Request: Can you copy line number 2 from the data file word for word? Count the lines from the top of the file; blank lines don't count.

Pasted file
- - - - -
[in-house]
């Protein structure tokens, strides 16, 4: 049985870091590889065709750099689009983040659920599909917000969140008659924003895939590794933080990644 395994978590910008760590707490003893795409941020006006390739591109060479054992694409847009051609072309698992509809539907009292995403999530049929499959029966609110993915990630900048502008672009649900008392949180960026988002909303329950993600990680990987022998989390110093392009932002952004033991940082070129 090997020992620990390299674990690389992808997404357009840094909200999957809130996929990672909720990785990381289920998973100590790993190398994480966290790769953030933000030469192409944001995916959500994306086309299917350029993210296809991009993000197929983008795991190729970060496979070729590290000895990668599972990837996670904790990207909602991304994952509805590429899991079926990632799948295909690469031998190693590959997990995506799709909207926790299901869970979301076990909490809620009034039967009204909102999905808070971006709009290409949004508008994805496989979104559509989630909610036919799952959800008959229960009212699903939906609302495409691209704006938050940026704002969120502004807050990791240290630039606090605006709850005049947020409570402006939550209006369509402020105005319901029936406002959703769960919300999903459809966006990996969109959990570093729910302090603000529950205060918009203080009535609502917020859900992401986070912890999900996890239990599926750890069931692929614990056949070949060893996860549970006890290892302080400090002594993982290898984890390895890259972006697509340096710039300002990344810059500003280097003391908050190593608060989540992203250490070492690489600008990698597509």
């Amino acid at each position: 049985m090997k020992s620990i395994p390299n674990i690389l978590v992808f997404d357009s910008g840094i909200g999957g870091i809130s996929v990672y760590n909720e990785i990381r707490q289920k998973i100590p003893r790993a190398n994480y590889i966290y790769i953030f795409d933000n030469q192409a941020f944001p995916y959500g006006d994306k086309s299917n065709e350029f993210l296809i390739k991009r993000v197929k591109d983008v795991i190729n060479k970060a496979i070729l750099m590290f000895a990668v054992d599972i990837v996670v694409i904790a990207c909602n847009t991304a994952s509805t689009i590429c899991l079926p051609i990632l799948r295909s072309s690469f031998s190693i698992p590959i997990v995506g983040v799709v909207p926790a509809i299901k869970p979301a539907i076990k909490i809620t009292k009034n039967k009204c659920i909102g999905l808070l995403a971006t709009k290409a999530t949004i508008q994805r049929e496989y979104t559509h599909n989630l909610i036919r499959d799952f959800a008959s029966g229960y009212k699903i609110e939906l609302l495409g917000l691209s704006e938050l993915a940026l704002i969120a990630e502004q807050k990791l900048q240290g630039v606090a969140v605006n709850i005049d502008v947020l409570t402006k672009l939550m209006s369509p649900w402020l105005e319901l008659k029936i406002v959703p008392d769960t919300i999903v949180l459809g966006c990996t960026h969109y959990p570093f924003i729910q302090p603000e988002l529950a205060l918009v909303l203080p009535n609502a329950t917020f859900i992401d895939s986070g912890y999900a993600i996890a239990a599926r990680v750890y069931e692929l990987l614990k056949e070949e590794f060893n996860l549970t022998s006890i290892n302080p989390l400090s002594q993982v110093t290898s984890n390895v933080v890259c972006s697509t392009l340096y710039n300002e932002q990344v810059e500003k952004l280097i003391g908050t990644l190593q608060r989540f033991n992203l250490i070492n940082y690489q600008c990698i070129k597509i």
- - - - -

């Protein structure tokens, strides 16, 4: 049985870091590889065709750099689009983040659920599909917000969140008659924003895939590794933080990644 395994978590910008760590707490003893795409941020006006390739591109060479054992694409847009051609072309698992509809539907009292995403999530049929499959029966609110993915990630900048502008672009649900008392949180960026988002909303329950993600990680990987022998989390110093392009932002952004033991940082070129 090997020992620990390299674990690389992808997404357009840094909200999957809130996929990672909720990785990381289920998973100590790993190398994480966290790769953030933000030469192409944001995916959500994306086309299917350029993210296809991009993000197929983008795991190729970060496979070729590290000895990668599972990837996670904790990207909602991304994952509805590429899991079926990632799948295909690469031998190693590959997990995506799709909207926790299901869970979301076990909490809620009034039967009204909102999905808070971006709009290409949004508008994805496989979104559509989630909610036919799952959800008959229960009212699903939906609302495409691209704006938050940026704002969120502004807050990791240290630039606090605006709850005049947020409570402006939550209006369509402020105005319901029936406002959703769960919300999903459809966006990996969109959990570093729910302090603000529950205060918009203080009535609502917020859900992401986070912890999900996890239990599926750890069931692929614990056949070949060893996860549970006890290892302080400090002594993982290898984890390895890259972006697509340096710039300002990344810059500003280097003391908050190593608060989540992203250490070492690489600008990698597509």